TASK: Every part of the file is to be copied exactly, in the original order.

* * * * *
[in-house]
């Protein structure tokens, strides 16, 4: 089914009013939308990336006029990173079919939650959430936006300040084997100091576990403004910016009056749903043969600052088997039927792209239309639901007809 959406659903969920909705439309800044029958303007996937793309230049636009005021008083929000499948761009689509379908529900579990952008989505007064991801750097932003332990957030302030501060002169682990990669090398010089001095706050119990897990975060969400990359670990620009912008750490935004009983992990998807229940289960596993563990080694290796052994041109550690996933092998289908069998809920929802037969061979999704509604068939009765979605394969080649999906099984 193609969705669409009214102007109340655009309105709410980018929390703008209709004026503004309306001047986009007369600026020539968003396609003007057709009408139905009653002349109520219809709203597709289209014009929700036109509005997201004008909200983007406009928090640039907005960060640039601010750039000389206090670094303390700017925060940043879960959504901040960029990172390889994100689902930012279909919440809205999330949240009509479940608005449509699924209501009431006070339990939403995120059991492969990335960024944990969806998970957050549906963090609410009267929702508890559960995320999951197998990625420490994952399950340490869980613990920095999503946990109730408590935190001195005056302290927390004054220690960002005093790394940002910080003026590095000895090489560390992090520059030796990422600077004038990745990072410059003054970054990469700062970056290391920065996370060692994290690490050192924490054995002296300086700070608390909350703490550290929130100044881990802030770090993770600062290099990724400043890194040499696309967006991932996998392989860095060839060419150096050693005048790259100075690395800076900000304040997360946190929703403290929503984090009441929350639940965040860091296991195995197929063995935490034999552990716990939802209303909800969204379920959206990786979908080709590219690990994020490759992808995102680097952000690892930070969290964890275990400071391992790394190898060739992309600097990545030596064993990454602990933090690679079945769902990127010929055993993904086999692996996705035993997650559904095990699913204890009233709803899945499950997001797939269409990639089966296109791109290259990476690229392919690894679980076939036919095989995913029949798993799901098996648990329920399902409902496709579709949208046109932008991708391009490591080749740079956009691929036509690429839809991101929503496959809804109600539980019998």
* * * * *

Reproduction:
[in-house]
């Protein structure tokens, strides 16, 4: 089914009013939308990336006029990173079919939650959430936006300040084997100091576990403004910016009056749903043969600052088997039927792209239309639901007809 959406659903969920909705439309800044029958303007996937793309230049636009005021008083929000499948761009689509379908529900579990952008989505007064991801750097932003332990957030302030501060002169682990990669090398010089001095706050119990897990975060969400990359670990620009912008750490935004009983992990998807229940289960596993563990080694290796052994041109550690996933092998289908069998809920929802037969061979999704509604068939009765979605394969080649999906099984 193609969705669409009214102007109340655009309105709410980018929390703008209709004026503004309306001047986009007369600026020539968003396609003007057709009408139905009653002349109520219809709203597709289209014009929700036109509005997201004008909200983007406009928090640039907005960060640039601010750039000389206090670094303390700017925060940043879960959504901040960029990172390889994100689902930012279909919440809205999330949240009509479940608005449509699924209501009431006070339990939403995120059991492969990335960024944990969806998970957050549906963090609410009267929702508890559960995320999951197998990625420490994952399950340490869980613990920095999503946990109730408590935190001195005056302290927390004054220690960002005093790394940002910080003026590095000895090489560390992090520059030796990422600077004038990745990072410059003054970054990469700062970056290391920065996370060692994290690490050192924490054995002296300086700070608390909350703490550290929130100044881990802030770090993770600062290099990724400043890194040499696309967006991932996998392989860095060839060419150096050693005048790259100075690395800076900000304040997360946190929703403290929503984090009441929350639940965040860091296991195995197929063995935490034999552990716990939802209303909800969204379920959206990786979908080709590219690990994020490759992808995102680097952000690892930070969290964890275990400071391992790394190898060739992309600097990545030596064993990454602990933090690679079945769902990127010929055993993904086999692996996705035993997650559904095990699913204890009233709803899945499950997001797939269409990639089966296109791109290259990476690229392919690894679980076939036919095989995913029949798993799901098996648990329920399902409902496709579709949208046109932008991708391009490591080749740079956009691929036509690429839809991101929503496959809804109600539980019998």